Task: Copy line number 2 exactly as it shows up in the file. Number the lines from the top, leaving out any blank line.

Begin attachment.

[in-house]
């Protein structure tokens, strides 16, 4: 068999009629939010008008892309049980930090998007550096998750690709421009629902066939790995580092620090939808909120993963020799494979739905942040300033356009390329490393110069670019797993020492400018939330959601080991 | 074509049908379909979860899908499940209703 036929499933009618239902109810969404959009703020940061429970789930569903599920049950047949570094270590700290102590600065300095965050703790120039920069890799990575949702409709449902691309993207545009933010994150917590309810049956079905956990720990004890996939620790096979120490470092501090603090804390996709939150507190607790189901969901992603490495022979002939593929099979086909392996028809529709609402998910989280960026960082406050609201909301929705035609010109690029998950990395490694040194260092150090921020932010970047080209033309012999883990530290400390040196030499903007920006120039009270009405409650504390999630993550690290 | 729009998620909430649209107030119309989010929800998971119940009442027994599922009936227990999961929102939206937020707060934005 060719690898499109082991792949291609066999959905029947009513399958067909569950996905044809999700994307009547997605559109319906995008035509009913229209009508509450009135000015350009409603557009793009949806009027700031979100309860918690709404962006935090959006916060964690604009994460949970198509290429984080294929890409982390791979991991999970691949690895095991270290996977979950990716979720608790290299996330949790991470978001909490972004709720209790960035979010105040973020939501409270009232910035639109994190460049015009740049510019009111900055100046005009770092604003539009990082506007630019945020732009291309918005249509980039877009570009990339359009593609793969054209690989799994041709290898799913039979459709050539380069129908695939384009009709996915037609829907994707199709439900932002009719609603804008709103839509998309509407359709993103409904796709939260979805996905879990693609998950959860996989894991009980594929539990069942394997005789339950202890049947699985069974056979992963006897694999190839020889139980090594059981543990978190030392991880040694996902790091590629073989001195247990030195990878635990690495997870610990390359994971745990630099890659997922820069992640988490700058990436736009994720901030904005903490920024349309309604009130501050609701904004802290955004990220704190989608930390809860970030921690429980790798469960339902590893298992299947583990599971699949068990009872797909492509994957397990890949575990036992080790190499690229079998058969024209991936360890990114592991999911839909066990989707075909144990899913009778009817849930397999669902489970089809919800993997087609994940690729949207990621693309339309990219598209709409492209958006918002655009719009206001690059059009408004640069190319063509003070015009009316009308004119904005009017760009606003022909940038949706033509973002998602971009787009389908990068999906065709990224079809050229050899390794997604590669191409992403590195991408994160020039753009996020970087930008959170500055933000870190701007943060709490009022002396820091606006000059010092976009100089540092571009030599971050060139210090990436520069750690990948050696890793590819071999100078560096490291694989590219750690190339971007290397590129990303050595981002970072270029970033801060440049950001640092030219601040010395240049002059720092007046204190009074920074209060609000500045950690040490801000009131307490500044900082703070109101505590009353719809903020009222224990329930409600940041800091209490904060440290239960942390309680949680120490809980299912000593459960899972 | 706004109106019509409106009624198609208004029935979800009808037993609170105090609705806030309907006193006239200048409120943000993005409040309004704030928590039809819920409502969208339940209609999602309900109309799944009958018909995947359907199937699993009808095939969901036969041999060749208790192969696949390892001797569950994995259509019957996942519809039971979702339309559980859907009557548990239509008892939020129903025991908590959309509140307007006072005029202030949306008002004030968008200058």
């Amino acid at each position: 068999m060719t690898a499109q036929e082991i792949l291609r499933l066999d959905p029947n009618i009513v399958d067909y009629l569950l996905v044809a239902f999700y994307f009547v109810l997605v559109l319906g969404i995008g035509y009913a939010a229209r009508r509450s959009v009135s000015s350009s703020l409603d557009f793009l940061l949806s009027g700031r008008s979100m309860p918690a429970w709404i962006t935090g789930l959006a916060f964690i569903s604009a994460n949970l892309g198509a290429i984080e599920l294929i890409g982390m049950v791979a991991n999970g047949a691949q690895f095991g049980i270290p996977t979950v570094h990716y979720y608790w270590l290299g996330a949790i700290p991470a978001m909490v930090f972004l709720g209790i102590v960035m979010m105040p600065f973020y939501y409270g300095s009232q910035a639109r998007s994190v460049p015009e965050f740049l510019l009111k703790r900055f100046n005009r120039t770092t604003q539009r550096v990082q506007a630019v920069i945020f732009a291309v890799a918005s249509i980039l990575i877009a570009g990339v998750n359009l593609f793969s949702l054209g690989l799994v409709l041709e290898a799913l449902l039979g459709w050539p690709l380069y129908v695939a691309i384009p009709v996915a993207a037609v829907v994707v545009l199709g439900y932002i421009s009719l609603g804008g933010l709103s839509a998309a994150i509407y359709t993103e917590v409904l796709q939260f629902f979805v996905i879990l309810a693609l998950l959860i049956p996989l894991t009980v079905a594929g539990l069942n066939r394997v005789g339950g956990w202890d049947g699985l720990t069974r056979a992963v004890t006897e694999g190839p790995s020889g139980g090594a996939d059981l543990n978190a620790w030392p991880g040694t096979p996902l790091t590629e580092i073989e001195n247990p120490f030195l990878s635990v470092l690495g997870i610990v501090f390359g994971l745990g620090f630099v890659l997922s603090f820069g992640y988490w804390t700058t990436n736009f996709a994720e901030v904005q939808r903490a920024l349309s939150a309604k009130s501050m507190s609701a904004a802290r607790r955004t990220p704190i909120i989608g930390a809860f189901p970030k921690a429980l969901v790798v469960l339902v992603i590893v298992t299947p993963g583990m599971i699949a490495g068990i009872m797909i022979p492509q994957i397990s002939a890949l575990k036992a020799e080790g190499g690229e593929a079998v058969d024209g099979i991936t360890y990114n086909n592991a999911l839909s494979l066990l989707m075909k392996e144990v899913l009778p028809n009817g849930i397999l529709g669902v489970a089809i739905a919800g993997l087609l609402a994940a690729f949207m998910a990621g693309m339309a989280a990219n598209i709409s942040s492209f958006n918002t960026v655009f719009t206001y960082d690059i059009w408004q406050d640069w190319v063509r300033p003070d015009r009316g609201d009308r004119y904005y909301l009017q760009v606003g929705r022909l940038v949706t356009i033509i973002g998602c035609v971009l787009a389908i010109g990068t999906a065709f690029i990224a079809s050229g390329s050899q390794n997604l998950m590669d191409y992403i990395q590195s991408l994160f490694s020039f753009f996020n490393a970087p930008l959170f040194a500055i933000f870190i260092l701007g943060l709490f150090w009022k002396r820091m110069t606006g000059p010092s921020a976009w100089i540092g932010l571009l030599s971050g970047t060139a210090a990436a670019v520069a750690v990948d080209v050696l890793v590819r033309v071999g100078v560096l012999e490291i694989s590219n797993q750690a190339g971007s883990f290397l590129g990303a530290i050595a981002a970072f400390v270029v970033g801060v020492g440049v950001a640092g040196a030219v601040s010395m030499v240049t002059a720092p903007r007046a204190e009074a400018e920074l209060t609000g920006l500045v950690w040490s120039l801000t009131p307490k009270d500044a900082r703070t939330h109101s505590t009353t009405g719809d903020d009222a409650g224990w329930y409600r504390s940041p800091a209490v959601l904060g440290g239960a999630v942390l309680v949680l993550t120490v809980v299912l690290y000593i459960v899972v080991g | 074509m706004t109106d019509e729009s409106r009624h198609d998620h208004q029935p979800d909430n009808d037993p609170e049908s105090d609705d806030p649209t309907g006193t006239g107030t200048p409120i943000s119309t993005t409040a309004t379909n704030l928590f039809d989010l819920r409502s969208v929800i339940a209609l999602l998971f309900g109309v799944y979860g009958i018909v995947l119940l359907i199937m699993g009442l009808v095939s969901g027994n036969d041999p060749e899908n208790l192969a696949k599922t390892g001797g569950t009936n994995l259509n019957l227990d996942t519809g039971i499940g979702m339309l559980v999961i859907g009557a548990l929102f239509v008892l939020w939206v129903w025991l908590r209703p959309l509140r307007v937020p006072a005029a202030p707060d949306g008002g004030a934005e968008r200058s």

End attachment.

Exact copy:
């Protein structure tokens, strides 16, 4: 068999009629939010008008892309049980930090998007550096998750690709421009629902066939790995580092620090939808909120993963020799494979739905942040300033356009390329490393110069670019797993020492400018939330959601080991 | 074509049908379909979860899908499940209703 036929499933009618239902109810969404959009703020940061429970789930569903599920049950047949570094270590700290102590600065300095965050703790120039920069890799990575949702409709449902691309993207545009933010994150917590309810049956079905956990720990004890996939620790096979120490470092501090603090804390996709939150507190607790189901969901992603490495022979002939593929099979086909392996028809529709609402998910989280960026960082406050609201909301929705035609010109690029998950990395490694040194260092150090921020932010970047080209033309012999883990530290400390040196030499903007920006120039009270009405409650504390999630993550690290 | 729009998620909430649209107030119309989010929800998971119940009442027994599922009936227990999961929102939206937020707060934005 060719690898499109082991792949291609066999959905029947009513399958067909569950996905044809999700994307009547997605559109319906995008035509009913229209009508509450009135000015350009409603557009793009949806009027700031979100309860918690709404962006935090959006916060964690604009994460949970198509290429984080294929890409982390791979991991999970691949690895095991270290996977979950990716979720608790290299996330949790991470978001909490972004709720209790960035979010105040973020939501409270009232910035639109994190460049015009740049510019009111900055100046005009770092604003539009990082506007630019945020732009291309918005249509980039877009570009990339359009593609793969054209690989799994041709290898799913039979459709050539380069129908695939384009009709996915037609829907994707199709439900932002009719609603804008709103839509998309509407359709993103409904796709939260979805996905879990693609998950959860996989894991009980594929539990069942394997005789339950202890049947699985069974056979992963006897694999190839020889139980090594059981543990978190030392991880040694996902790091590629073989001195247990030195990878635990690495997870610990390359994971745990630099890659997922820069992640988490700058990436736009994720901030904005903490920024349309309604009130501050609701904004802290955004990220704190989608930390809860970030921690429980790798469960339902590893298992299947583990599971699949068990009872797909492509994957397990890949575990036992080790190499690229079998058969024209991936360890990114592991999911839909066990989707075909144990899913009778009817849930397999669902489970089809919800993997087609994940690729949207990621693309339309990219598209709409492209958006918002655009719009206001690059059009408004640069190319063509003070015009009316009308004119904005009017760009606003022909940038949706033509973002998602971009787009389908990068999906065709990224079809050229050899390794997604590669191409992403590195991408994160020039753009996020970087930008959170500055933000870190701007943060709490009022002396820091606006000059010092976009100089540092571009030599971050060139210090990436520069750690990948050696890793590819071999100078560096490291694989590219750690190339971007290397590129990303050595981002970072270029970033801060440049950001640092030219601040010395240049002059720092007046204190009074920074209060609000500045950690040490801000009131307490500044900082703070109101505590009353719809903020009222224990329930409600940041800091209490904060440290239960942390309680949680120490809980299912000593459960899972 | 706004109106019509409106009624198609208004029935979800009808037993609170105090609705806030309907006193006239200048409120943000993005409040309004704030928590039809819920409502969208339940209609999602309900109309799944009958018909995947359907199937699993009808095939969901036969041999060749208790192969696949390892001797569950994995259509019957996942519809039971979702339309559980859907009557548990239509008892939020129903025991908590959309509140307007006072005029202030949306008002004030968008200058």